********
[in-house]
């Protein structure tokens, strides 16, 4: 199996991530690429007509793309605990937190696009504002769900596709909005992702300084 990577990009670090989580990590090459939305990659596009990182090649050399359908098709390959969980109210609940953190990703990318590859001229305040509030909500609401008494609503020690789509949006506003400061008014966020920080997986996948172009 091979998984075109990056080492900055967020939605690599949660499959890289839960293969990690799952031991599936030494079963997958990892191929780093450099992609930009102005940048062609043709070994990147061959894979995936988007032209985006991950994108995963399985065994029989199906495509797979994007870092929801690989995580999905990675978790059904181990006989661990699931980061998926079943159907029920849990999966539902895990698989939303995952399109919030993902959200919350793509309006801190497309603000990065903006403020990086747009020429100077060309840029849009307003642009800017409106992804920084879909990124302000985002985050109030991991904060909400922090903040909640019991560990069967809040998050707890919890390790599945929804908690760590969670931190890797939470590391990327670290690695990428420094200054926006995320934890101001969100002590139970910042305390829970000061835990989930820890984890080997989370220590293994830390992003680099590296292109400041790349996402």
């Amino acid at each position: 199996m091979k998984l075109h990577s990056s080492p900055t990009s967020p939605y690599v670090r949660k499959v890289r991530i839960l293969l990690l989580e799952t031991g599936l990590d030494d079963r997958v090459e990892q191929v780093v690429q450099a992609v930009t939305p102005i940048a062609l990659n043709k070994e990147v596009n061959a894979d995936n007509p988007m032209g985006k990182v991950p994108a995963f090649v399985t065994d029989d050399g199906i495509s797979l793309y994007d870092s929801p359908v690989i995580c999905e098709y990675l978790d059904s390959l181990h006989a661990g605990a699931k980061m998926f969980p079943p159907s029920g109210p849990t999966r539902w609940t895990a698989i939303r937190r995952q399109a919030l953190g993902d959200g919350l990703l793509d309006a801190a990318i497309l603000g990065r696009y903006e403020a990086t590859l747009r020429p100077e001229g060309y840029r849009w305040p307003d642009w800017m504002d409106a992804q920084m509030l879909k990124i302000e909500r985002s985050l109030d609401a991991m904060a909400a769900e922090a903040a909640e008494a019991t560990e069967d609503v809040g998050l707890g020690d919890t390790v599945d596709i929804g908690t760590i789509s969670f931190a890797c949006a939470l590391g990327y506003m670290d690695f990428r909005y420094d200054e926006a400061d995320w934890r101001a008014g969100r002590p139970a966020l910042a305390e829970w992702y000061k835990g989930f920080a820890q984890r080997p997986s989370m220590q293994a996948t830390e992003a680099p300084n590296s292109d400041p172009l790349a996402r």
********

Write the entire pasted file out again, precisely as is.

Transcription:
[in-house]
């Protein structure tokens, strides 16, 4: 199996991530690429007509793309605990937190696009504002769900596709909005992702300084 990577990009670090989580990590090459939305990659596009990182090649050399359908098709390959969980109210609940953190990703990318590859001229305040509030909500609401008494609503020690789509949006506003400061008014966020920080997986996948172009 091979998984075109990056080492900055967020939605690599949660499959890289839960293969990690799952031991599936030494079963997958990892191929780093450099992609930009102005940048062609043709070994990147061959894979995936988007032209985006991950994108995963399985065994029989199906495509797979994007870092929801690989995580999905990675978790059904181990006989661990699931980061998926079943159907029920849990999966539902895990698989939303995952399109919030993902959200919350793509309006801190497309603000990065903006403020990086747009020429100077060309840029849009307003642009800017409106992804920084879909990124302000985002985050109030991991904060909400922090903040909640019991560990069967809040998050707890919890390790599945929804908690760590969670931190890797939470590391990327670290690695990428420094200054926006995320934890101001969100002590139970910042305390829970000061835990989930820890984890080997989370220590293994830390992003680099590296292109400041790349996402």
């Amino acid at each position: 199996m091979k998984l075109h990577s990056s080492p900055t990009s967020p939605y690599v670090r949660k499959v890289r991530i839960l293969l990690l989580e799952t031991g599936l990590d030494d079963r997958v090459e990892q191929v780093v690429q450099a992609v930009t939305p102005i940048a062609l990659n043709k070994e990147v596009n061959a894979d995936n007509p988007m032209g985006k990182v991950p994108a995963f090649v399985t065994d029989d050399g199906i495509s797979l793309y994007d870092s929801p359908v690989i995580c999905e098709y990675l978790d059904s390959l181990h006989a661990g605990a699931k980061m998926f969980p079943p159907s029920g109210p849990t999966r539902w609940t895990a698989i939303r937190r995952q399109a919030l953190g993902d959200g919350l990703l793509d309006a801190a990318i497309l603000g990065r696009y903006e403020a990086t590859l747009r020429p100077e001229g060309y840029r849009w305040p307003d642009w800017m504002d409106a992804q920084m509030l879909k990124i302000e909500r985002s985050l109030d609401a991991m904060a909400a769900e922090a903040a909640e008494a019991t560990e069967d609503v809040g998050l707890g020690d919890t390790v599945d596709i929804g908690t760590i789509s969670f931190a890797c949006a939470l590391g990327y506003m670290d690695f990428r909005y420094d200054e926006a400061d995320w934890r101001a008014g969100r002590p139970a966020l910042a305390e829970w992702y000061k835990g989930f920080a820890q984890r080997p997986s989370m220590q293994a996948t830390e992003a680099p300084n590296s292109d400041p172009l790349a996402r």